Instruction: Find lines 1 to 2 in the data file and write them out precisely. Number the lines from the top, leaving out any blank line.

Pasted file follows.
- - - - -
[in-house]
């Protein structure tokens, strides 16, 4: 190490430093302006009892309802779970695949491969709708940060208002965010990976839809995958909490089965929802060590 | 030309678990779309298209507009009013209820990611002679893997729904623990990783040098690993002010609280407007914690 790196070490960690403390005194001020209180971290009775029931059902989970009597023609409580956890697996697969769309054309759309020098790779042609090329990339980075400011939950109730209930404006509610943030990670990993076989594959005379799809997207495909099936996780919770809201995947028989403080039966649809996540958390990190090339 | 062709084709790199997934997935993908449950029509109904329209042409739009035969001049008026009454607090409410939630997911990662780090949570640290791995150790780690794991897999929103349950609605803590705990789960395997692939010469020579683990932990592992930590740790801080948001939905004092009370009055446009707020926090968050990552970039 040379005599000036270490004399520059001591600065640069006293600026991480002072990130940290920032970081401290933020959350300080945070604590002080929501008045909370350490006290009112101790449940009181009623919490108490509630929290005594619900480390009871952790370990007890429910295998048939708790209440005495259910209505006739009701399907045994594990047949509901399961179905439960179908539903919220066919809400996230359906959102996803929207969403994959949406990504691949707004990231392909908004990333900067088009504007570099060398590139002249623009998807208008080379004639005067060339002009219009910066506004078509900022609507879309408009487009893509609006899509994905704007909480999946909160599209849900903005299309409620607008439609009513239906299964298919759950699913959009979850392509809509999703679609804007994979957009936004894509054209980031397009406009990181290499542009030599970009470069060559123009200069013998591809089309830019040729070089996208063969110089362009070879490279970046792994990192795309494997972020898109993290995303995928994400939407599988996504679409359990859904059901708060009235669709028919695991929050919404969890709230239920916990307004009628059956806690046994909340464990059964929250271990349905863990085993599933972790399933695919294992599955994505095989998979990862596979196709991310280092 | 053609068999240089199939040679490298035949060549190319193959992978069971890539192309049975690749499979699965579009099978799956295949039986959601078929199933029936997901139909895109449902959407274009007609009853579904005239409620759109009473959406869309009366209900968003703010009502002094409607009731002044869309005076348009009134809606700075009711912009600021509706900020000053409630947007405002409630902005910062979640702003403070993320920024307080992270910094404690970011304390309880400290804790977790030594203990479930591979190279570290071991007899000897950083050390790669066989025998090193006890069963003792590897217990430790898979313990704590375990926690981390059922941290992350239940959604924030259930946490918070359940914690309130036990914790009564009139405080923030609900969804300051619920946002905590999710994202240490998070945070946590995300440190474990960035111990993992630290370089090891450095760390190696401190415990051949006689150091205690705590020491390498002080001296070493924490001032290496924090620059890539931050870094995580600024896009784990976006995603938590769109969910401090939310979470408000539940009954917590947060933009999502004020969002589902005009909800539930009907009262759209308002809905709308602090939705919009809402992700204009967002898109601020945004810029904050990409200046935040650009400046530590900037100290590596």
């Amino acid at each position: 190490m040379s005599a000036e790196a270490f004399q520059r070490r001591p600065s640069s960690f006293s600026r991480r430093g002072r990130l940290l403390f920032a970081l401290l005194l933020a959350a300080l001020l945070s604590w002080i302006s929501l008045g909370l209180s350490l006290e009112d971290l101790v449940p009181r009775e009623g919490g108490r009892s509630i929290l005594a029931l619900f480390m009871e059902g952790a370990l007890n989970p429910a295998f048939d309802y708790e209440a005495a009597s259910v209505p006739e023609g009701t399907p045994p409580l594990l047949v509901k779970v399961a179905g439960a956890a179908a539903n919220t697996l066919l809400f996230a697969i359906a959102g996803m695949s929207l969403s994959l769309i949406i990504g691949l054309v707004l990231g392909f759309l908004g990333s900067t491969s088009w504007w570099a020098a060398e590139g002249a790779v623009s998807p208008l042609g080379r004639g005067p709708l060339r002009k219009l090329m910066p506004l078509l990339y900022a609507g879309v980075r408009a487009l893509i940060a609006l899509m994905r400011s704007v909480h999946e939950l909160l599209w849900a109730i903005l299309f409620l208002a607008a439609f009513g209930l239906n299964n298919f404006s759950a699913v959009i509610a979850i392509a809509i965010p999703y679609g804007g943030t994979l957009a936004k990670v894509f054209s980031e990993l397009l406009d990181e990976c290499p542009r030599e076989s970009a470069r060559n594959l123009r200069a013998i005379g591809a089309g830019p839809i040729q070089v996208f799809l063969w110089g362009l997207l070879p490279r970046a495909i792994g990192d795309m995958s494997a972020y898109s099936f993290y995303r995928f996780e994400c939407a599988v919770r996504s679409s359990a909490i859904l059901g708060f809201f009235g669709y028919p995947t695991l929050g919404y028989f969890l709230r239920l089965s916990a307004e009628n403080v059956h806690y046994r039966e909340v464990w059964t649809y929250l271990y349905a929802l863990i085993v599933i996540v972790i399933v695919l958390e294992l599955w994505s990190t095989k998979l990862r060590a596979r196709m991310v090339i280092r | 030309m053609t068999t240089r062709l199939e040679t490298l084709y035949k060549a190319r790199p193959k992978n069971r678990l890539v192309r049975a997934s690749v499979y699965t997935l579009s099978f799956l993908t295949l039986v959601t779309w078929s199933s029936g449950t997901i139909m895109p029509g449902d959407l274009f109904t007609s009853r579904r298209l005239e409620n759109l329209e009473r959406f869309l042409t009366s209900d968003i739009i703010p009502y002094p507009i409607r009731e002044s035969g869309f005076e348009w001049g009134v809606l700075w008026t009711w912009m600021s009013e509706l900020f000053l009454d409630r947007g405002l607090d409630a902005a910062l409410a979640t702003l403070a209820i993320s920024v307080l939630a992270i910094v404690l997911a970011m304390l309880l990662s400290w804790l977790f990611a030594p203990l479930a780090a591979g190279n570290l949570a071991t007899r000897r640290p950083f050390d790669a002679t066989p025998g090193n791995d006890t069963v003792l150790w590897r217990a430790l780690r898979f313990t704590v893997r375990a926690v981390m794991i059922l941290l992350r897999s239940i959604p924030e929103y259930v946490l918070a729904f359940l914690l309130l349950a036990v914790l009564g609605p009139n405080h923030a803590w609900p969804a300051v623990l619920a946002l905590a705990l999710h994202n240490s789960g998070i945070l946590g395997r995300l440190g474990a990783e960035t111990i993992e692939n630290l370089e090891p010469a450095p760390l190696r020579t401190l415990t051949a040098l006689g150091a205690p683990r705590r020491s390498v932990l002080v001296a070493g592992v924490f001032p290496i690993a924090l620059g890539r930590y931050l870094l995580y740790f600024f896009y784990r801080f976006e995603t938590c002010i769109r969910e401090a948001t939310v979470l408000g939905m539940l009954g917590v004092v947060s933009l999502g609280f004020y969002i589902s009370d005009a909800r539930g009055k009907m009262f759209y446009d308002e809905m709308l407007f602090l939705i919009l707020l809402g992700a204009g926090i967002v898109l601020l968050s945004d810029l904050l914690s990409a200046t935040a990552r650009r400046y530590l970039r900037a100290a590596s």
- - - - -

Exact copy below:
[in-house]
């Protein structure tokens, strides 16, 4: 190490430093302006009892309802779970695949491969709708940060208002965010990976839809995958909490089965929802060590 | 030309678990779309298209507009009013209820990611002679893997729904623990990783040098690993002010609280407007914690 790196070490960690403390005194001020209180971290009775029931059902989970009597023609409580956890697996697969769309054309759309020098790779042609090329990339980075400011939950109730209930404006509610943030990670990993076989594959005379799809997207495909099936996780919770809201995947028989403080039966649809996540958390990190090339 | 062709084709790199997934997935993908449950029509109904329209042409739009035969001049008026009454607090409410939630997911990662780090949570640290791995150790780690794991897999929103349950609605803590705990789960395997692939010469020579683990932990592992930590740790801080948001939905004092009370009055446009707020926090968050990552970039 040379005599000036270490004399520059001591600065640069006293600026991480002072990130940290920032970081401290933020959350300080945070604590002080929501008045909370350490006290009112101790449940009181009623919490108490509630929290005594619900480390009871952790370990007890429910295998048939708790209440005495259910209505006739009701399907045994594990047949509901399961179905439960179908539903919220066919809400996230359906959102996803929207969403994959949406990504691949707004990231392909908004990333900067088009504007570099060398590139002249623009998807208008080379004639005067060339002009219009910066506004078509900022609507879309408009487009893509609006899509994905704007909480999946909160599209849900903005299309409620607008439609009513239906299964298919759950699913959009979850392509809509999703679609804007994979957009936004894509054209980031397009406009990181290499542009030599970009470069060559123009200069013998591809089309830019040729070089996208063969110089362009070879490279970046792994990192795309494997972020898109993290995303995928994400939407599988996504679409359990859904059901708060009235669709028919695991929050919404969890709230239920916990307004009628059956806690046994909340464990059964929250271990349905863990085993599933972790399933695919294992599955994505095989998979990862596979196709991310280092 | 053609068999240089199939040679490298035949060549190319193959992978069971890539192309049975690749499979699965579009099978799956295949039986959601078929199933029936997901139909895109449902959407274009007609009853579904005239409620759109009473959406869309009366209900968003703010009502002094409607009731002044869309005076348009009134809606700075009711912009600021509706900020000053409630947007405002409630902005910062979640702003403070993320920024307080992270910094404690970011304390309880400290804790977790030594203990479930591979190279570290071991007899000897950083050390790669066989025998090193006890069963003792590897217990430790898979313990704590375990926690981390059922941290992350239940959604924030259930946490918070359940914690309130036990914790009564009139405080923030609900969804300051619920946002905590999710994202240490998070945070946590995300440190474990960035111990993992630290370089090891450095760390190696401190415990051949006689150091205690705590020491390498002080001296070493924490001032290496924090620059890539931050870094995580600024896009784990976006995603938590769109969910401090939310979470408000539940009954917590947060933009999502004020969002589902005009909800539930009907009262759209308002809905709308602090939705919009809402992700204009967002898109601020945004810029904050990409200046935040650009400046530590900037100290590596």